— Tachyon Nexus’ Gene Pang offers an excellent overview of Tachyon’s memory-centric storage architecture and how to use Spark with Tachyon.  Video here.

Spark SQL and DataFrames

— Michael Armbrust, lead developer for Spark SQL, explains DataFrames.  Good intro for those unfamiliar with the feature.  Video here.

— For those who think you can’t do fast SQL without a Teradata box, Gianmario Spacagna showcases the Insight Engine, an application built on Spark.  More detail about the use case and solution here.  The application, which requires many very complex queries, runs 500 times faster on Spark than on Hive, and likely would not run at all on Teradata.  Video here.

— Informatica’s Kiran Lonikar summarizes a proposal to use GPUs to support columnar data frames.  Video here.

— Ema Orhian of Atigeo describes jaws, a restful data warehousing framework built on Spark SQL with Mesos and Tachyon support.  Video here.

Spark Streaming

— Helena Edelson, VP of Product Engineering at Tuplejump, offers a comprehensive overview of streaming analytics with Spark, Kafka, Cassandra and Akka.  Video here.

— Francois Garillot of Typesafe and Gerard Maas of virdata explain and demo Spark Streaming.    Video here.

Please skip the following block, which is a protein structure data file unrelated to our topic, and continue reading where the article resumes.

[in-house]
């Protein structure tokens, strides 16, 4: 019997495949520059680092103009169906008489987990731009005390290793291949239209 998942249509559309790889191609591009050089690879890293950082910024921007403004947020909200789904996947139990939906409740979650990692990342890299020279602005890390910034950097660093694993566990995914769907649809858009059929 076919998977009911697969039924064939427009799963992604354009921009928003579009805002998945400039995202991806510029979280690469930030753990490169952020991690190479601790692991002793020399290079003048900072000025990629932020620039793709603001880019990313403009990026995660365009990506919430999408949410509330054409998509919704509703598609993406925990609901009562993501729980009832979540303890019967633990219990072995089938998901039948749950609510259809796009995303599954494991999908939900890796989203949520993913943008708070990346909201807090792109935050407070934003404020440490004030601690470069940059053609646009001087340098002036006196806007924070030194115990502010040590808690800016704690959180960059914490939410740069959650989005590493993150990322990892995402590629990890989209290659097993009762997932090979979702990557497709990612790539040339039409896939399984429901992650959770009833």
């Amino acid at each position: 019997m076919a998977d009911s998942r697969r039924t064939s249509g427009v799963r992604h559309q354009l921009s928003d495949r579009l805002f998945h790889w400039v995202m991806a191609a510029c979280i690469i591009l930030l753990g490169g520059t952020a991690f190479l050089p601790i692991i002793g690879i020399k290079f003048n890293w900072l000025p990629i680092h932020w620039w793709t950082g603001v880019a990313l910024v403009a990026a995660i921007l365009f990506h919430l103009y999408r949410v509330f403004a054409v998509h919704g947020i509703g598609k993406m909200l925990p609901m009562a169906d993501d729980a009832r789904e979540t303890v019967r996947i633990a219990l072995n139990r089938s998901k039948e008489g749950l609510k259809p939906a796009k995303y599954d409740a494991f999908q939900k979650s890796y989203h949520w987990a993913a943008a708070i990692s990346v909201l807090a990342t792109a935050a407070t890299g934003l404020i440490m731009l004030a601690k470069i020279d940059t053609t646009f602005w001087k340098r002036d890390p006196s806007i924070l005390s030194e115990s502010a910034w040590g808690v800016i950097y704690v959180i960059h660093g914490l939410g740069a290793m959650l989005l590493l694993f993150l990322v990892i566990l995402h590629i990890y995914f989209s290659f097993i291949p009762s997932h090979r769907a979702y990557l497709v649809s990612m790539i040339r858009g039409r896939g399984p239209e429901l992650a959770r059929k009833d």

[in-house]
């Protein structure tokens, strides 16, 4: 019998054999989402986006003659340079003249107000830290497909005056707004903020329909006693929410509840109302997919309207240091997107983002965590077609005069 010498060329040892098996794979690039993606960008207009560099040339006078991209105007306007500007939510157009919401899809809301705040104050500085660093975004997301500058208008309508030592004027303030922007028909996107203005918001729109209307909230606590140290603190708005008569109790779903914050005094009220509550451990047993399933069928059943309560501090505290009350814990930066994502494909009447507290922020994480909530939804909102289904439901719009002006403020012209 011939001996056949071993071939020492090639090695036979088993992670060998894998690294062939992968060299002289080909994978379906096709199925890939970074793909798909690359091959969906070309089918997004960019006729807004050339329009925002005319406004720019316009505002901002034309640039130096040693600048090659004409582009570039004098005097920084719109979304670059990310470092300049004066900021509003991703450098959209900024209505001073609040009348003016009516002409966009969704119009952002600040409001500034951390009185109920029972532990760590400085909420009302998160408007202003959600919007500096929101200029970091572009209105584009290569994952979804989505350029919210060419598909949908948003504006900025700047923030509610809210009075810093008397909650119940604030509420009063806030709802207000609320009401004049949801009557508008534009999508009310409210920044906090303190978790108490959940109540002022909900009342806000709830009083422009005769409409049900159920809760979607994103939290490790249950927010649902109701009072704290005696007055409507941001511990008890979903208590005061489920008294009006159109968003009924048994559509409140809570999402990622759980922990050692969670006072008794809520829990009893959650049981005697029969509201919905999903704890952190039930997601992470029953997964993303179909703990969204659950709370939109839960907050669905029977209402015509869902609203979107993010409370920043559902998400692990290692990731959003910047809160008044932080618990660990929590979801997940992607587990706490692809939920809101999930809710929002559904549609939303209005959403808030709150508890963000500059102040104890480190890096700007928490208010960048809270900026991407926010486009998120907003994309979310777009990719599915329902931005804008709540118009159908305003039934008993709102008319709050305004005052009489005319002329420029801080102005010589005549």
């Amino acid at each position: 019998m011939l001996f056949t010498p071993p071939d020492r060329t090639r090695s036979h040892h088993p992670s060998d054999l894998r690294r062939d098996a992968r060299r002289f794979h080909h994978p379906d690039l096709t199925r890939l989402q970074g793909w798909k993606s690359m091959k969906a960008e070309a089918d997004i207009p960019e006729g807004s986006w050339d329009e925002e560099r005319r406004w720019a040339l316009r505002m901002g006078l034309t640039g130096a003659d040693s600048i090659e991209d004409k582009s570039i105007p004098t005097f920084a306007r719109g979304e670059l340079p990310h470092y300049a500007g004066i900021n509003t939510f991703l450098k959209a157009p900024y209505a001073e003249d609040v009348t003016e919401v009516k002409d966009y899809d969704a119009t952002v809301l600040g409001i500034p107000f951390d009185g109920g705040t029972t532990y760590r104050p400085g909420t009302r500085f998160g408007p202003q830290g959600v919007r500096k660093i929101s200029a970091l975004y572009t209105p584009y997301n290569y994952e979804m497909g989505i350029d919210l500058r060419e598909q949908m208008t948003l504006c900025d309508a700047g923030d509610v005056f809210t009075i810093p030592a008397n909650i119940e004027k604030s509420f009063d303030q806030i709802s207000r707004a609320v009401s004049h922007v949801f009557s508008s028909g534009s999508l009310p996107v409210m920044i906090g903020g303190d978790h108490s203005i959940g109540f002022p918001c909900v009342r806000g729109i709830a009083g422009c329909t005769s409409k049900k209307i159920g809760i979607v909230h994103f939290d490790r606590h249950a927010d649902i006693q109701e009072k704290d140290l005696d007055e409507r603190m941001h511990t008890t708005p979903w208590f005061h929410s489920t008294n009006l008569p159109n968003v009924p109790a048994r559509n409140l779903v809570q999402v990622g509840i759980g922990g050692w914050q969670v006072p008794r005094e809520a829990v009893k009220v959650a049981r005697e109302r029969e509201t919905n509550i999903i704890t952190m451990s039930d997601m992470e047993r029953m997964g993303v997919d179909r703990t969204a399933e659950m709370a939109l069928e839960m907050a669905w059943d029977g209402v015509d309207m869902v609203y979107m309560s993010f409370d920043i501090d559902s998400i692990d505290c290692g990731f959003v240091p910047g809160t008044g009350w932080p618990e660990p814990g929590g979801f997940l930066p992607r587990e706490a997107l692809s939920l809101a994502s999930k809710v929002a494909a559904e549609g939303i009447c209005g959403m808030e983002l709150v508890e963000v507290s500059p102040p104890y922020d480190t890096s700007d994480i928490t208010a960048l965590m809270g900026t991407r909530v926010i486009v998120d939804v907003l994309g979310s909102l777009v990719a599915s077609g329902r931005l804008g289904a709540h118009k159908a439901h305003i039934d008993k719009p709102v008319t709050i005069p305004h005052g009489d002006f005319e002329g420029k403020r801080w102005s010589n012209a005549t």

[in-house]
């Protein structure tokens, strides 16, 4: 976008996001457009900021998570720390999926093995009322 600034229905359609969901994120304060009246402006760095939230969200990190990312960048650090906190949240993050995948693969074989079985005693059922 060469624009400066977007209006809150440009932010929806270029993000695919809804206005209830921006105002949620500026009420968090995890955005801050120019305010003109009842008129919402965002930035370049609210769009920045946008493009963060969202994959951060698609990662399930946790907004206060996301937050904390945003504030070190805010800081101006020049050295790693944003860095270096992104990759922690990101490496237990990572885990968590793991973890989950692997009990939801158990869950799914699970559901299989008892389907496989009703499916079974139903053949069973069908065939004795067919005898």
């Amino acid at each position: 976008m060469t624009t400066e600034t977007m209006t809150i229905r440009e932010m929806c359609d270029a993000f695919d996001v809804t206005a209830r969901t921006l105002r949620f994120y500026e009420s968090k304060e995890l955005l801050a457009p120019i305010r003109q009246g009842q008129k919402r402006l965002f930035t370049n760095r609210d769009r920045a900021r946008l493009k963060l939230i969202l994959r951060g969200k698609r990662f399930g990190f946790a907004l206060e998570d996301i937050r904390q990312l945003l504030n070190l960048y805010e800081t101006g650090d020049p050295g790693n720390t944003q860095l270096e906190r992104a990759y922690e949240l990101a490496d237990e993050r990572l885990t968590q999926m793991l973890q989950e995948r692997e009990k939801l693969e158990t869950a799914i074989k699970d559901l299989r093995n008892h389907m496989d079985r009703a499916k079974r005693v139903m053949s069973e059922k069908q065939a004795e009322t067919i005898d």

— Iulian Dragos and Luc Bourlier explain how to leverage Mesos for Spark Streaming applications.  Video here.

Data Science and Machine Learning

— Apache Zeppelin creator and NFLabs co-founder Moon Soo Lee reviews the Data Science lifecycle, then demonstrates how Zeppelin supports development and collaboration through all phases of a project.  Video here.

— Alexander Ulanov, Senior Research Scientist at Hewlett-Packard Labs, describes his work with Deep Learning, building on MLLib’s multilayer perceptron capability.  Video here.

— Databricks’ Hossein Falaki offers an introduction to R’s strengths and weaknesses, then dives into SparkR.  He provides an overview of SparkR architecture and functionality, plus some pointers on mixing languages.  The SparkR roadmap, he notes, includes expanded MLLib functionality; UDF support; and a complete DataFrame API.  Finally, he demos SparkR and explains how to get started.  Video here.

— MLlib committer Joseph Bradley explains how to combine the strengths R, scikit-learn and MLlib.  Noting the strengths of R and scikit-learn libraries, he addresses the key question: how do you leverage software built to support single-machine workloads in a distributed computing environment?   Bradley demonstrates how to do this with Spark, using sentiment analysis as an example.  Video here.

— Natalino Busa of ING offers an introduction to real-time anomaly detection with Spark MLLib, Akka and Cassandra.  He describes different methods for anomaly detection, including distance-based and density-based techniques. Video here.